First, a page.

Beta-thalassemia (β-thal) is a congenital hemoglobinopathy explained by a decreased level (β+) or absence (βο) of β-globin gene expression. Microcytic hypochromic anemia and various clinical symptoms comprising severe anemia to clinically nonsymptomatic features. Treatment with an ordered blood transfusion and iron chelator agents can decrease transfusion iron overload that causes normal maturation. These patients also are at high risk for secondary iron overload because of erythropheron (GF15–TWSG1) release from erythroblasts resulting in erythroid hyperplasia. Based on the previous studies, chemicals such as hydroxyurea and 5-azacytidine are useful in treating β-hemoglobinopathy, including β-thal and sickle cell disease (SCD). Regarding both side effects and lifelong treatment of these chemical components, researchers have recently regarded gene-based treatments. These techniques, such as micro RNA gene silencing, viral-mediated gene editing, and clustered regulatory interspaced short palindromic repeats (CRISPR)-CAS9 systems, are the most commonly used gene therapy methods. Nowadays, ɣ-globin (fetal globin) gene reactivation is one of the most popular treatments for β-thal. Researches showed that these gene modification methods for γ-globin gene reactivation are also useful in increasing hemoglobin F (HbF) and helping patients with β-thal. In this review study, new therapeutic approaches to manage this disorder are regarded.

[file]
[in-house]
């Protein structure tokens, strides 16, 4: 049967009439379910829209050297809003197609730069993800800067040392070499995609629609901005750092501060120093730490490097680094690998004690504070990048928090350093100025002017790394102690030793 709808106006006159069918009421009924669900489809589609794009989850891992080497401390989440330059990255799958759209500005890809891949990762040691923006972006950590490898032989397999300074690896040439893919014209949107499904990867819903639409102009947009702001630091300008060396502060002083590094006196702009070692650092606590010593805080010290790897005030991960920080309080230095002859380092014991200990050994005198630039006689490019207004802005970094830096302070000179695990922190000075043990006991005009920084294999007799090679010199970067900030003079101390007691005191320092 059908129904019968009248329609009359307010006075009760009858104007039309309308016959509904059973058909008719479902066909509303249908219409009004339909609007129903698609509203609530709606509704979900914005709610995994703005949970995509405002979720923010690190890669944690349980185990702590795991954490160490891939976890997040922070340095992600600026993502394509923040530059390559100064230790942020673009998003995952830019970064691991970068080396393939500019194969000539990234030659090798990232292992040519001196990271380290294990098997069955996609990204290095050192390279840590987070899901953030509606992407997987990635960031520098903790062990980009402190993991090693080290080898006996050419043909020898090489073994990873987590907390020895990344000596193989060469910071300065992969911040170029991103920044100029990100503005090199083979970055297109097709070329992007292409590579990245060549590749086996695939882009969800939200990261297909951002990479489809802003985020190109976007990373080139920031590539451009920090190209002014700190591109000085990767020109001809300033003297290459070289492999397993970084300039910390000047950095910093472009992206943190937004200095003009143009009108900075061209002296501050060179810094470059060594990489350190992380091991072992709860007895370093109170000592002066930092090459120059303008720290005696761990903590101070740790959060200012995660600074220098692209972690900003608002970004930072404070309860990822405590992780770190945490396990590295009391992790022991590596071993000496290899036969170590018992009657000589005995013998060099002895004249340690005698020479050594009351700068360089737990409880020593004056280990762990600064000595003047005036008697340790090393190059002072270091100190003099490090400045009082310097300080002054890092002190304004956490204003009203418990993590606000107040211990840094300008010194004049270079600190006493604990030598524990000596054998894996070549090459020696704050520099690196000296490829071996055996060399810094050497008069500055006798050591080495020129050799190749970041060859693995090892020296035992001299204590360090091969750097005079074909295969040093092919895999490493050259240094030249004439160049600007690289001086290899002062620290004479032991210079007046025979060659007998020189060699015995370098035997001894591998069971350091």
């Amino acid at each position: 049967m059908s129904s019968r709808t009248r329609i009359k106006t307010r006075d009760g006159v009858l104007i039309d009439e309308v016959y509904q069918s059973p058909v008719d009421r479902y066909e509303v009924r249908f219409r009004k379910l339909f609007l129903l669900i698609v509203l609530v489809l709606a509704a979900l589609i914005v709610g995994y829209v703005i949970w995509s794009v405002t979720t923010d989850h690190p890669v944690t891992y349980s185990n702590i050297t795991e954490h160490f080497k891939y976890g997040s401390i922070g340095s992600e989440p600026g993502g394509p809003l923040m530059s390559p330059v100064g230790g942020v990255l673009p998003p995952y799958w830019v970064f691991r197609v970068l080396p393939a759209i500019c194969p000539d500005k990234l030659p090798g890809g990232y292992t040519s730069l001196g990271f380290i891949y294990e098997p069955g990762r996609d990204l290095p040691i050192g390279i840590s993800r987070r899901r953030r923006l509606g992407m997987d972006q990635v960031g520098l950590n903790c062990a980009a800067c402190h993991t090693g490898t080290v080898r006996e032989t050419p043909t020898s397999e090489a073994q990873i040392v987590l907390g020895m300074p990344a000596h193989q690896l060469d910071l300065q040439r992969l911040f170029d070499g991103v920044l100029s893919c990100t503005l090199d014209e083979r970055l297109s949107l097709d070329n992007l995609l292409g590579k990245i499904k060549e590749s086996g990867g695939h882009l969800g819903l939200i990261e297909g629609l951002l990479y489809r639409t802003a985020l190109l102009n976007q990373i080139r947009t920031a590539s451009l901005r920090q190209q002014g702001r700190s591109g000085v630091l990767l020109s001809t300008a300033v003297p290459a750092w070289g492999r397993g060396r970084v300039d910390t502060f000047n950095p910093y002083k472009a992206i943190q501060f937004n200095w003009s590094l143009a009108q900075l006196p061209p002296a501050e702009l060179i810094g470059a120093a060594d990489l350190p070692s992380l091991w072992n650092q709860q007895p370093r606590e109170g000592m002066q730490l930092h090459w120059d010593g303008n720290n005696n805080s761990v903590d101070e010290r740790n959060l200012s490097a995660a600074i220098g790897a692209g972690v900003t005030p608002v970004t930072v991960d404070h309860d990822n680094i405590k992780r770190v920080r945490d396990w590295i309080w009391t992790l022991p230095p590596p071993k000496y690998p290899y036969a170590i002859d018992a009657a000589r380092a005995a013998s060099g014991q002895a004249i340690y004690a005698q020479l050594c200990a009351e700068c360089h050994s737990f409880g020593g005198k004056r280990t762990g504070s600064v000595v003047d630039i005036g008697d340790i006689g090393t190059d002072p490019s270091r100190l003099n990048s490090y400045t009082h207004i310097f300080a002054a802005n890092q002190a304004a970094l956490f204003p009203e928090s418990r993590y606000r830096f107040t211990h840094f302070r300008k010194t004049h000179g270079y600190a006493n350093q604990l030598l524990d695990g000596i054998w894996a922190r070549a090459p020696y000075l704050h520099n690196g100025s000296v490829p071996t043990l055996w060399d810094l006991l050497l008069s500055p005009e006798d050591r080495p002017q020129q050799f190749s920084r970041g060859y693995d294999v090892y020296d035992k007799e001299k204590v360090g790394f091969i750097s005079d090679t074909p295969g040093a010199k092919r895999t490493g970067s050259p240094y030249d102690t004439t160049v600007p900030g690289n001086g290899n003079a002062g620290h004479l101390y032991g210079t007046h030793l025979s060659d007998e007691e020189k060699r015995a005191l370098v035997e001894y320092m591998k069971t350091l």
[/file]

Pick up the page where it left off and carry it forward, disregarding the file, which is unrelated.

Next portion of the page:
Loneliness has been associated with detrimental effects on mental and physical health and is increasingly recognized as a critical public health issue which may be further exacerbated by societal challenges such as increasing urbanization, an aging society as well as the COVID-19 pandemic. We here review recent findings on the neurocognitive mechanisms and brain alterations that underpin social disconnectedness, therapeutic approaches for chronic loneliness and how these lines of research can be integrated to improve the efficacy of loneliness interventions in healthy individuals and patients with mental disorders.